The What, Where, and Why of Continuous Load Testing

Why load testing shouldn't shift left or shift right

What is continuous load testing? Where does it fit into DevOps? And, perhaps most importantly - why should we care?

If you’ve been following the continuous testing movement, you’re already well convinced that testing needs begin earlier, and play an integral role throughout the DevOps process. But what about load testing? Even before implementation begins, teams should be thinking about and planning for performance requirements. On the flip side, performance is very much part of the conversation in response to operations and monitoring activities.

In this sense, load testing is not something that can “shift left” or “shift right”. Load testing is fractal in nature, and should be integrated at all stages within the software development lifecycle. That’s how we end up with Continuous Load Testing.

Performance in an application is typically viewed as a “system issue”. But leaving load testing until production is just as dangerous as leaving functional testing until production. By load testing earlier, we can understand and dissect performance at the component level , which is an easier, highly repeatable way to test. Sound familiar? It’s the same concept as unit testing and API testing. The earlier you find the problem, the easier it is to de-bug.

But load testing later in the DevOps cycle is equally important. This is when you can get a feel for overall system performance, and can tackle production-sized problems around availability, scalability, and reliability. This provides valuable insight into production behavior, and can help validate the risk mitigation load testing you did earlier during development.

Load testing helps you avoid performance issues—and much more

Load testing helps you avoid four types of risks:

Performance is a very loose umbrella term for a whole range of measurable application metrics. These metrics can start with page load time and span all the way to numbers of concurrent users, origin of page components, browser caching, amount of page views per minute, and more.

Availability, simply put, is the infamous HTTP 503 page. These issues are among the worst dimension to experience as a customer, and therefore are a high priority in load testing.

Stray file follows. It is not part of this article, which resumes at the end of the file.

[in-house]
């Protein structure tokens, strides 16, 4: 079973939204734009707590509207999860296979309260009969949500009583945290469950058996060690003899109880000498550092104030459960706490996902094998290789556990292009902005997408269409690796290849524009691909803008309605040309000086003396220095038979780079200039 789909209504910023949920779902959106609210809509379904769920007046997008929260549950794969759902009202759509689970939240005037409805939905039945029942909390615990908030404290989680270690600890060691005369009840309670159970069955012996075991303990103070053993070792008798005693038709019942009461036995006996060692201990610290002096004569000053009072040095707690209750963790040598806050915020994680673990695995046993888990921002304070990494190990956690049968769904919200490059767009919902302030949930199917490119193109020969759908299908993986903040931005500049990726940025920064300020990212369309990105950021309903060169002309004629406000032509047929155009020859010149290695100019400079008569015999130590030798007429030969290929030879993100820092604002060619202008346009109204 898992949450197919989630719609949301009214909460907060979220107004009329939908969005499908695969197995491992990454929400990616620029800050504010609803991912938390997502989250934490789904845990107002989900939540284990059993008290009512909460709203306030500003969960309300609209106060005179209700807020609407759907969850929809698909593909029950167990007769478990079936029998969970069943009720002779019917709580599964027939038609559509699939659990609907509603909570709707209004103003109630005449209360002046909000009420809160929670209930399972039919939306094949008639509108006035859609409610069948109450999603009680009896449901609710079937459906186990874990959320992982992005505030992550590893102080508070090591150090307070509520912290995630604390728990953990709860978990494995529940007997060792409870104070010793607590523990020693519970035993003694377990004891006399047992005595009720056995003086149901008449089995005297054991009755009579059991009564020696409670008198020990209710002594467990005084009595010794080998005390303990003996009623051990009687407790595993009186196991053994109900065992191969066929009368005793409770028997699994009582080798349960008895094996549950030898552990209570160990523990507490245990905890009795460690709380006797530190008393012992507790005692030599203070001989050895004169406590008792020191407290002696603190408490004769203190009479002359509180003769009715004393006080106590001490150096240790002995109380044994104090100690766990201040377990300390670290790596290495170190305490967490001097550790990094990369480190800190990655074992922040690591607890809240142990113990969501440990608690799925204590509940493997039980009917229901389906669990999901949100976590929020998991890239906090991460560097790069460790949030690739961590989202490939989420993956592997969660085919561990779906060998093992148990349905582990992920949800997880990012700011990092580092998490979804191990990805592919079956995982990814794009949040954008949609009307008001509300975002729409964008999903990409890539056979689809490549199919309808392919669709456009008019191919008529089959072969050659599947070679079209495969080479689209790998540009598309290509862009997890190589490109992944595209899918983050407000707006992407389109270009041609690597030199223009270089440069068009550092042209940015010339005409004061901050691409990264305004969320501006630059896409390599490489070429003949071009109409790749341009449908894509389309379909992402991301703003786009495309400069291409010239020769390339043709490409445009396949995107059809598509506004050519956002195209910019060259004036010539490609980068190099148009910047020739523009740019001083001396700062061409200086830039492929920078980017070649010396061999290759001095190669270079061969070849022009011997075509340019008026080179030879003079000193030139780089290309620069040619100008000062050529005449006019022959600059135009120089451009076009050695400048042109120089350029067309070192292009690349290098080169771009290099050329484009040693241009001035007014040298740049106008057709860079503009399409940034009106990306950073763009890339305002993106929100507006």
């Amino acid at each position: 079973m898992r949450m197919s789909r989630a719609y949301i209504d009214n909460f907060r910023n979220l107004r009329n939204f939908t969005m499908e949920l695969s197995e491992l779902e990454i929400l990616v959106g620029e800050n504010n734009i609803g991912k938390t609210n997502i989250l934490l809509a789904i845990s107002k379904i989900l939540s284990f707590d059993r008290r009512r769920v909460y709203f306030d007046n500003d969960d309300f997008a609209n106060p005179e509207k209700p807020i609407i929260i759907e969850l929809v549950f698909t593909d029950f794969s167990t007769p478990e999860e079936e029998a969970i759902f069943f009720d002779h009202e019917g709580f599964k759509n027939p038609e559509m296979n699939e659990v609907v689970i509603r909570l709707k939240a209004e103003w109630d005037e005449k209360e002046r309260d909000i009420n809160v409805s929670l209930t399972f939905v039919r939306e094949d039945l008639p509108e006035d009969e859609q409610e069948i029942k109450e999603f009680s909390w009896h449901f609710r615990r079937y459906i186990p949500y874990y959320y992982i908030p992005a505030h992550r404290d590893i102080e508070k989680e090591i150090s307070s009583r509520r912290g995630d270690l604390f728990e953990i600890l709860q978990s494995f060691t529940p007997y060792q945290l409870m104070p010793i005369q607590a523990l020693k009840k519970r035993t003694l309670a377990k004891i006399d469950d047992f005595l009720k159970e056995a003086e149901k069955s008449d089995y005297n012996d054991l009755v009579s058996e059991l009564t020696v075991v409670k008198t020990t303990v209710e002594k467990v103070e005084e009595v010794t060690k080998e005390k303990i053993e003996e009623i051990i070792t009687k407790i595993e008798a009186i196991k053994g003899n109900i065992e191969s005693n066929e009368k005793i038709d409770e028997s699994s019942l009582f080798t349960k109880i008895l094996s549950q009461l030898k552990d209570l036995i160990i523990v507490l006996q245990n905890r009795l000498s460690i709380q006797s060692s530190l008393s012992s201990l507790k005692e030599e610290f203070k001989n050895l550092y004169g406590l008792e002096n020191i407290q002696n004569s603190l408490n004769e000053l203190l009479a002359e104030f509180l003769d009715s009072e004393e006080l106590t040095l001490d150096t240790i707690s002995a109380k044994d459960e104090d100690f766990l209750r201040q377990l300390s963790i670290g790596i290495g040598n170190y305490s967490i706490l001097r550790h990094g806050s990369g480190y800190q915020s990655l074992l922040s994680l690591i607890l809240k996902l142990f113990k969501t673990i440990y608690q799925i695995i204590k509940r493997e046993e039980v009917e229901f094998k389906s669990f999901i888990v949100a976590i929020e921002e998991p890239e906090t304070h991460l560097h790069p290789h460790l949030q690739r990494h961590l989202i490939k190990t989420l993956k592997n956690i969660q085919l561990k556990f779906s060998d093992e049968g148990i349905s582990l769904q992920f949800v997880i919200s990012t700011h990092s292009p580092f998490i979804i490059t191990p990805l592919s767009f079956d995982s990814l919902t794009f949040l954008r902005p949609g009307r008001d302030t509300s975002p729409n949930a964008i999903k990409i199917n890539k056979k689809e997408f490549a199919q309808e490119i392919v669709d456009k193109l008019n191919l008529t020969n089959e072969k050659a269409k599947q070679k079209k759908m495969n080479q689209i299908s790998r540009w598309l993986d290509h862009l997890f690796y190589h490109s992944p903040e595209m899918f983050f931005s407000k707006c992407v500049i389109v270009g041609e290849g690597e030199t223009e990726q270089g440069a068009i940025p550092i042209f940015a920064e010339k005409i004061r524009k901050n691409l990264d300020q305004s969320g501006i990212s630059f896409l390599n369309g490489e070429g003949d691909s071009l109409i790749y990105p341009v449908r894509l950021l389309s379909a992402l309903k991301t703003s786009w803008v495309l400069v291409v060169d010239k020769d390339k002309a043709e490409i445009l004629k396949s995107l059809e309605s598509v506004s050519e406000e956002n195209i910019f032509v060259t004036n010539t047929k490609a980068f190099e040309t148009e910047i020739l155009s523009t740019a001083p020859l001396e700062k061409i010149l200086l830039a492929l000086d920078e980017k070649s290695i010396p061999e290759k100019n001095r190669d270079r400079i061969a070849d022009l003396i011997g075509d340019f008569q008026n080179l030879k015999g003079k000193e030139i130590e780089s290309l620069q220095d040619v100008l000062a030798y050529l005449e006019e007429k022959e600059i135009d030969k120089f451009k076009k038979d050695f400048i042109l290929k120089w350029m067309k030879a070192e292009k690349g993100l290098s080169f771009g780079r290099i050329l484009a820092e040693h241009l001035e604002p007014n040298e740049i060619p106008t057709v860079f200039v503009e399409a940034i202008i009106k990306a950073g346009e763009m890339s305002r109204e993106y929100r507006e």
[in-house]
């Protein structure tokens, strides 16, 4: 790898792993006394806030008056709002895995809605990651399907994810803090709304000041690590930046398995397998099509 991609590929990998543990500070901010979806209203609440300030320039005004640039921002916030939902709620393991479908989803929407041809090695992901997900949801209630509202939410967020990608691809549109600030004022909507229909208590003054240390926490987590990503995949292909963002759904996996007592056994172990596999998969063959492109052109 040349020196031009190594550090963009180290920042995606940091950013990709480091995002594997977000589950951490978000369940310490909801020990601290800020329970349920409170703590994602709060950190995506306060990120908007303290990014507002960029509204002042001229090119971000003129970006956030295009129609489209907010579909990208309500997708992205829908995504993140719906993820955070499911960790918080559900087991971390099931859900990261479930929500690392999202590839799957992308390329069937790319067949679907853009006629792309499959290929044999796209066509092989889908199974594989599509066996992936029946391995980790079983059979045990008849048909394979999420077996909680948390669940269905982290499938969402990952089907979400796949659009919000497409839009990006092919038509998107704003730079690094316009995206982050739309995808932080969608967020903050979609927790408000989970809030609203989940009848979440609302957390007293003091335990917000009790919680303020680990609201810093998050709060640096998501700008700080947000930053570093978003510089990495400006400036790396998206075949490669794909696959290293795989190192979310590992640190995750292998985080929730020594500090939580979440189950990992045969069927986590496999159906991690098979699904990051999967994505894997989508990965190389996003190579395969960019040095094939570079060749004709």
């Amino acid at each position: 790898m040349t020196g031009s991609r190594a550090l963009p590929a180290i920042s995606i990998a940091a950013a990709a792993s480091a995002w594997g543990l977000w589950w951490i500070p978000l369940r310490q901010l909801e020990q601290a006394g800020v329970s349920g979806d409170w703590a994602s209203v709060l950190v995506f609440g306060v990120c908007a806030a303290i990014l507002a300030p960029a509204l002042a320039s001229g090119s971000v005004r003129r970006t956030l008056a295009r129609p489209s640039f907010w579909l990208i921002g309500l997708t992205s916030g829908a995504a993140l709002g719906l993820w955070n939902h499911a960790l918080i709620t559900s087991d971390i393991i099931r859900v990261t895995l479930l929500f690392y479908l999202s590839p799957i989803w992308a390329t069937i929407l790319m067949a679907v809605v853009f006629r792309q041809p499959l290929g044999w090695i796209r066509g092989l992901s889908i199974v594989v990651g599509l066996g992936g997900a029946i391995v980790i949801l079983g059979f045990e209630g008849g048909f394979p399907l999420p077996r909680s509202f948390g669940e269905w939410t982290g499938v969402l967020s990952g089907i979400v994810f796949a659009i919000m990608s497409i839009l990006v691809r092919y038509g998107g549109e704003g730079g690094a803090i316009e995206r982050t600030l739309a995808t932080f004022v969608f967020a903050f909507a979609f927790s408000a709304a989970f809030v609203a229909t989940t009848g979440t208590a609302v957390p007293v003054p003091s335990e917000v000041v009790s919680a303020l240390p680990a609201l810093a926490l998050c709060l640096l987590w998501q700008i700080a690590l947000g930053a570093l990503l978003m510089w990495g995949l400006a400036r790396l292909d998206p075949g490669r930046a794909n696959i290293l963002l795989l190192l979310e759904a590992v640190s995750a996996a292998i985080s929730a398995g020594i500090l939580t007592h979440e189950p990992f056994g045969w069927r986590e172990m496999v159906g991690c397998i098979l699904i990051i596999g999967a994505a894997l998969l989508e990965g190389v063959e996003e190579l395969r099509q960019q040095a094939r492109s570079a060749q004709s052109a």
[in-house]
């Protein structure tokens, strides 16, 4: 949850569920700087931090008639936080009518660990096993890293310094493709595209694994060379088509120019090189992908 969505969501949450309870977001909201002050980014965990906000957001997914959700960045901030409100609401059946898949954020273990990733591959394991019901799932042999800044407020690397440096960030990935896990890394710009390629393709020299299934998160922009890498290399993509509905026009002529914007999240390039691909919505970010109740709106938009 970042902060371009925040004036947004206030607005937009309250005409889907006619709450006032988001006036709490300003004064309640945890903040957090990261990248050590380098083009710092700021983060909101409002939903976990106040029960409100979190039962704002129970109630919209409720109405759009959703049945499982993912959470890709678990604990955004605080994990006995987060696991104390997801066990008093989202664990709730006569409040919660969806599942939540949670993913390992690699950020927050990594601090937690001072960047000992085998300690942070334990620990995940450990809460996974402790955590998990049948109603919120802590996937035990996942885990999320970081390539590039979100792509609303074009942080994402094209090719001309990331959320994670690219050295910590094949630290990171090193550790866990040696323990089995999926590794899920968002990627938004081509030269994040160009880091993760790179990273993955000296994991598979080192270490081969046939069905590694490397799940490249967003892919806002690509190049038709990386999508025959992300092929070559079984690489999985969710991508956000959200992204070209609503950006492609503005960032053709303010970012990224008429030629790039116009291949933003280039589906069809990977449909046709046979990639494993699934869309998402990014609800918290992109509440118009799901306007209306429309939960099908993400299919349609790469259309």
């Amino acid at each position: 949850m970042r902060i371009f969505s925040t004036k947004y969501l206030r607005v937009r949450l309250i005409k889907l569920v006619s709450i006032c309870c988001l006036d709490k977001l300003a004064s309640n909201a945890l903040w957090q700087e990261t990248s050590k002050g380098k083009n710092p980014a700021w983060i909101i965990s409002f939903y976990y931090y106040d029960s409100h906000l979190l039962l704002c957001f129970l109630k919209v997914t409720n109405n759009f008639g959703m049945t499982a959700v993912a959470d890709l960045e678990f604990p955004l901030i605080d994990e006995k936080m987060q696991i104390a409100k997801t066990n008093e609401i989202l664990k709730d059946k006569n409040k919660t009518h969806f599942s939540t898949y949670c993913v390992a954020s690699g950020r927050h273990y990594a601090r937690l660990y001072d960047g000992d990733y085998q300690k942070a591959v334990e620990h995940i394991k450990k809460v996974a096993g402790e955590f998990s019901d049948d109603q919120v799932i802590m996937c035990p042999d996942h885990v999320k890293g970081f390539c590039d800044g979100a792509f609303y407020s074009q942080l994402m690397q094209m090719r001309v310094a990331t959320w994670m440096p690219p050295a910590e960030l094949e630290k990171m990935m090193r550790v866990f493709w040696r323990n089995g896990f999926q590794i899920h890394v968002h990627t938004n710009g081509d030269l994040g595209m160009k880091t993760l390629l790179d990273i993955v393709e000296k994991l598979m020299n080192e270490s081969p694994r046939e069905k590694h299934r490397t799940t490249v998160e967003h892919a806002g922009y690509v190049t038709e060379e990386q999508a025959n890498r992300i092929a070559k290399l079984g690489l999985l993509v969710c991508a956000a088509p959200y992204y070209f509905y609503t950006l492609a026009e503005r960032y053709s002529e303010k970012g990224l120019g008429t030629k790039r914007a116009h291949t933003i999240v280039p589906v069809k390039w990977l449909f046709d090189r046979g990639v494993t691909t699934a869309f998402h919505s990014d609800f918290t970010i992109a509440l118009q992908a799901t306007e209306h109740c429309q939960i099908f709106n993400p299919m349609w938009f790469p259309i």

Reliability metrics are essentially asking whether your application returns the expected response. Reliability issues are long and exhaustive and can be difficult to uncover in scripted scenarios, making exploratory load testing a great way to delve into reliability issues under load.

Scalability covers aspects ranging from scaling up or down infrastructure in response to unexpectedly increased workload, to simply knowing if your infrastructure is correctly scaled for your day-to-day operations. Long wait times, reduced services, incomplete transactions all have the knack of driving up customer angst.

Load testing is everyone’s responsibility

Load testing has long been the domain of performance testing specialists for a reason: it’s difficult. But in the quest for Agile and DevOps, organizations are realizing that all the practices associated with software development and testing need to be reassessed, including load testing. If load testing is a crucial part of the entire DevOps cycle, everyone needs to have load testing on their radar. It’s as simple as that.

To make that possible however, there needs to be a solution that makes load testing accessible to everyone. And that’s exactly what we are trying to accomplish through developments like Tricentis Tosca Load Testing and Flood Chrome: reduce the complexity traditionally associated with load testing to give developers and testers a fast, feasible way to get immediate feedback on how code changes impact performance. With this new “lean” approach to load testing, any developer or tester can get started with load testing.

Learn more in this webinar with Tim Koopmans on Continuous Load Testing.

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